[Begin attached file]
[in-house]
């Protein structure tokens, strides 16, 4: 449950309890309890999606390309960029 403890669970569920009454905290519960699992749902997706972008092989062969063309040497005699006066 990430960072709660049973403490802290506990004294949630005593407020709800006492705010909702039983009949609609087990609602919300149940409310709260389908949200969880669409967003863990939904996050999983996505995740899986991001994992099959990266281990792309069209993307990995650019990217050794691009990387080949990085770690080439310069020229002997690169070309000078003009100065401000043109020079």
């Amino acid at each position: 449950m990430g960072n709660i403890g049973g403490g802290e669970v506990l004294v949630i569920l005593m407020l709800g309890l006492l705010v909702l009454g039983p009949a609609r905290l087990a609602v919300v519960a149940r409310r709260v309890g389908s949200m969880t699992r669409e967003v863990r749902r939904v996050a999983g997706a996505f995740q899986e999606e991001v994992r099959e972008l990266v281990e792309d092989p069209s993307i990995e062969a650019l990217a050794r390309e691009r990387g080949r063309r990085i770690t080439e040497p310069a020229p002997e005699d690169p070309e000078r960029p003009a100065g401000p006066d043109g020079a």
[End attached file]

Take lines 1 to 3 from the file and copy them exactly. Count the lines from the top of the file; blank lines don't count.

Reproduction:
[in-house]
């Protein structure tokens, strides 16, 4: 449950309890309890999606390309960029 403890669970569920009454905290519960699992749902997706972008092989062969063309040497005699006066 990430960072709660049973403490802290506990004294949630005593407020709800006492705010909702039983009949609609087990609602919300149940409310709260389908949200969880669409967003863990939904996050999983996505995740899986991001994992099959990266281990792309069209993307990995650019990217050794691009990387080949990085770690080439310069020229002997690169070309000078003009100065401000043109020079």
């Amino acid at each position: 449950m990430g960072n709660i403890g049973g403490g802290e669970v506990l004294v949630i569920l005593m407020l709800g309890l006492l705010v909702l009454g039983p009949a609609r905290l087990a609602v919300v519960a149940r409310r709260v309890g389908s949200m969880t699992r669409e967003v863990r749902r939904v996050a999983g997706a996505f995740q899986e999606e991001v994992r099959e972008l990266v281990e792309d092989p069209s993307i990995e062969a650019l990217a050794r390309e691009r990387g080949r063309r990085i770690t080439e040497p310069a020229p002997e005699d690169p070309e000078r960029p003009a100065g401000p006066d043109g020079a």